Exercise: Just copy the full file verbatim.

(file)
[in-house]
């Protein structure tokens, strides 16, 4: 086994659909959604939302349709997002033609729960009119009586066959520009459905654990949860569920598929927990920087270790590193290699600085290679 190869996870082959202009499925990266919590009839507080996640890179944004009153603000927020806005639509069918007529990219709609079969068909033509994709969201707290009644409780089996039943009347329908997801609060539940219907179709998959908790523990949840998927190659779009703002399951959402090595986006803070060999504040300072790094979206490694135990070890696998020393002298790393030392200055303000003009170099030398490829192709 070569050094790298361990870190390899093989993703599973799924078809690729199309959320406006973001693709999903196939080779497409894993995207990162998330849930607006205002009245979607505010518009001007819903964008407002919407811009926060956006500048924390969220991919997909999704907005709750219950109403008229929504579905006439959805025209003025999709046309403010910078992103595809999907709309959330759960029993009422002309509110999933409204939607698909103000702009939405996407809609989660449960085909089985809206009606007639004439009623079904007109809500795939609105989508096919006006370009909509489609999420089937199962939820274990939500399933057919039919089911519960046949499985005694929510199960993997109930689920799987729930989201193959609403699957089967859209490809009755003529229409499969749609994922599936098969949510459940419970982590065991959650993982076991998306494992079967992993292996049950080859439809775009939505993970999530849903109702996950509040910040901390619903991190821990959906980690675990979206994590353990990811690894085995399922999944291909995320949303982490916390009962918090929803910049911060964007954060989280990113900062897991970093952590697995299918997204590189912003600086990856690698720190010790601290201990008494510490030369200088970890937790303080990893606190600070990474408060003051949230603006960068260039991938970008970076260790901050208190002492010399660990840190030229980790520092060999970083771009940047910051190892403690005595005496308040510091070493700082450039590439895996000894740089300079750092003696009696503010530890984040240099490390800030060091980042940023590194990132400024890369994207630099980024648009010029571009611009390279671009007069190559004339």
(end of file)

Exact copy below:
[in-house]
């Protein structure tokens, strides 16, 4: 086994659909959604939302349709997002033609729960009119009586066959520009459905654990949860569920598929927990920087270790590193290699600085290679 190869996870082959202009499925990266919590009839507080996640890179944004009153603000927020806005639509069918007529990219709609079969068909033509994709969201707290009644409780089996039943009347329908997801609060539940219907179709998959908790523990949840998927190659779009703002399951959402090595986006803070060999504040300072790094979206490694135990070890696998020393002298790393030392200055303000003009170099030398490829192709 070569050094790298361990870190390899093989993703599973799924078809690729199309959320406006973001693709999903196939080779497409894993995207990162998330849930607006205002009245979607505010518009001007819903964008407002919407811009926060956006500048924390969220991919997909999704907005709750219950109403008229929504579905006439959805025209003025999709046309403010910078992103595809999907709309959330759960029993009422002309509110999933409204939607698909103000702009939405996407809609989660449960085909089985809206009606007639004439009623079904007109809500795939609105989508096919006006370009909509489609999420089937199962939820274990939500399933057919039919089911519960046949499985005694929510199960993997109930689920799987729930989201193959609403699957089967859209490809009755003529229409499969749609994922599936098969949510459940419970982590065991959650993982076991998306494992079967992993292996049950080859439809775009939505993970999530849903109702996950509040910040901390619903991190821990959906980690675990979206994590353990990811690894085995399922999944291909995320949303982490916390009962918090929803910049911060964007954060989280990113900062897991970093952590697995299918997204590189912003600086990856690698720190010790601290201990008494510490030369200088970890937790303080990893606190600070990474408060003051949230603006960068260039991938970008970076260790901050208190002492010399660990840190030229980790520092060999970083771009940047910051190892403690005595005496308040510091070493700082450039590439895996000894740089300079750092003696009696503010530890984040240099490390800030060091980042940023590194990132400024890369994207630099980024648009010029571009611009390279671009007069190559004339």